“I have seen four teenage girls who too have presented in private practice with such symptoms. All cases have been teenagers between the ages of 14-16, from middle-class family backgrounds attending good schools.
“All girls have been classified as ‘very intelligent’ but struggle socially with the pressures only teenage girls experience from peers: the lure of boys, the pressure to achieve at school and to look good.
“A trigger, either family distress or negative interaction at school appears to be a common link with all cases, leading to depressed mood and the desire to be in control of as many other variables in their life as they can, such as their food intake and the way they feel about their body.
“From a clinician’s perspective, this is a challenging situation. The girls are underweight, but not unhealthy and their eating patterns are disturbed, without being clinically disordered.
“Unfortunately, the powerful media images of health and beauty are unlikely to disappear entirely and hence the incidence of conditions such as orthorexia is likely to increase. The key for health professionals and families affected is to know how to manage it before it is too late.
“Is your diet too healthy? There is nothing wrong with healthy eating – whether your definition of ‘healthy’ includes eating low-sugar, low-fructose, vegan or ‘clean’ eating – but when diet and exercise habits negatively impact other areas of life, whether it be relationships, mood or being able to maintain a life outside of the lifestyle choice, this is when obsessively healthy eating becomes an issue.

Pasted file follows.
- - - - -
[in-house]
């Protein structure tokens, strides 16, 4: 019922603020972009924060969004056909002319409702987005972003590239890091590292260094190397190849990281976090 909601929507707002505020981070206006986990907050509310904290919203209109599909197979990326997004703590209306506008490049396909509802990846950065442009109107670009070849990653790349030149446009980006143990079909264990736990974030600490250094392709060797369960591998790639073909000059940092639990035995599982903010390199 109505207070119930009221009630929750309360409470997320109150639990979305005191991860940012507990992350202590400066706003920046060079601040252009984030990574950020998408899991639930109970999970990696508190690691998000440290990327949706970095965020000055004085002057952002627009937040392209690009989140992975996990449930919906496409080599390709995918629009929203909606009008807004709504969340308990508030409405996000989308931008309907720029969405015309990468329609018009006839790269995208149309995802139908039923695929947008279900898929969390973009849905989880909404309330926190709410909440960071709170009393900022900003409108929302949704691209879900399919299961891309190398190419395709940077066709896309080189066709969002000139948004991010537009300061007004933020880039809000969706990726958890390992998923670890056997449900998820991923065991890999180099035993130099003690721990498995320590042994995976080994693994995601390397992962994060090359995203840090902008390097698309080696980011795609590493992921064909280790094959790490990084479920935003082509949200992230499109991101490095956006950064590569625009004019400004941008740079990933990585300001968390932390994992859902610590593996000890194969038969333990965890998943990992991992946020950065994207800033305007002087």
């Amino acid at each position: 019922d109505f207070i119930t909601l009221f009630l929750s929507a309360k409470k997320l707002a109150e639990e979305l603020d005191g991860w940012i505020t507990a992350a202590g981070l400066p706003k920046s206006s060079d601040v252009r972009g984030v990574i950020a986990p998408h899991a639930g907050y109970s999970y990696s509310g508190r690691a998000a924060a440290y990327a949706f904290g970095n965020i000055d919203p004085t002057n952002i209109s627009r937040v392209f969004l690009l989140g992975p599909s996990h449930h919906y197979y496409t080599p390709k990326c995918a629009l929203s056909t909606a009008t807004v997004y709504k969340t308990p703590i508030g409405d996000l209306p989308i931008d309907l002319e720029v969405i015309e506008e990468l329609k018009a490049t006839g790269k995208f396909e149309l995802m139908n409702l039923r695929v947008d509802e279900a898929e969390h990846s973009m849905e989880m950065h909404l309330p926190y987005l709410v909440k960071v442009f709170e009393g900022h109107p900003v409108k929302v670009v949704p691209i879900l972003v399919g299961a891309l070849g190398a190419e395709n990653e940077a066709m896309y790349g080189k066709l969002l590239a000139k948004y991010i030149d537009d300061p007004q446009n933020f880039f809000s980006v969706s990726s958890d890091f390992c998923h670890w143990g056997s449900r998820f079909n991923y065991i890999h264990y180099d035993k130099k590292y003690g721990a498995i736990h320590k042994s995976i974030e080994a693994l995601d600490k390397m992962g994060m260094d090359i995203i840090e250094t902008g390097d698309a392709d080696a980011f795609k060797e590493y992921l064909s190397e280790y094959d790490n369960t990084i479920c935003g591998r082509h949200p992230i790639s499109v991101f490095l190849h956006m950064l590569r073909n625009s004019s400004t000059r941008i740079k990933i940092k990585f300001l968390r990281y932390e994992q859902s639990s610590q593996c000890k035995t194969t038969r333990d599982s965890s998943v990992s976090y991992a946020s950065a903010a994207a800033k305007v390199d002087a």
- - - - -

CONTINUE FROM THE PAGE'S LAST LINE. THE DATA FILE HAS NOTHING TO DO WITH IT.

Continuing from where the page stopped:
“In these instances, such dietary restriction is only a hop, skip and jump away from a clinical eating disorder and proactive steps do need to be taken to create balance from a nutrient, exercise and general life perspective.”
The clinical psychologist, who wishes to remain anonymous:
“Food diaries can be really useful because they encourage people to be accurate about what they actually eat – if filled out honestly. It’s very easy to snack and say to yourself: ‘That was only a couple of mouthfuls, it doesn’t count’ so you forget about it,” she says.
“But those squares of chocolate, childrens’ leftovers and tastes of dessert add up. If you write them down in your food diary, you’ll have a more accurate picture of what you are really eating, and it might come as quite a shock.
“Check back over the past week and see what you could have cut out without missing too much – nibbles that you eat absentmindedly when making making your childrens’ lunch, for example. So if you are going to keep a food diary, be thorough and honest and in those circumstances they can be very useful.
“On the other hand, there are problems inherent in keeping a food diary, especially if you have obsessive-compulsive tendencies. People who are obsessive will tend to put an unnecessary amount of thought into what they eat and it may become a source of stress, reducing your pleasure in eating. If you find that you are obsessing about food, and eating is becoming associated with negative emotions such as shame and guilt, a food diary may not be for you.”
The body image eExpert: Christine Morgan, CEO of the Butterfly Foundation and national director of The National Eating Disorders Collaboration (NEDC):
“Food diaries are useful for those who are trying to manage their recovery process from an eating disorder,” Christine says. “They help in recording what is eaten, assist dietitians and other therapists make sure they have healthy food choices and portion sizes. I don’t believe they cause an eating disorder. We have to remember that it is not the food diary that is the problem; it is the reason for which it is being used.
“Food obsession is never good, however I don’t believe using a diary causes or exacerbates such an obsession – it exists anyway. At the Butterfly Foundation, we only support a clinically trained dietitian or therapist who recommends a food diary.”
What do you think? Are you for or against food diaries?
Images via She Know.com, Conversations At Intersections, NY Daily News and Pixabay.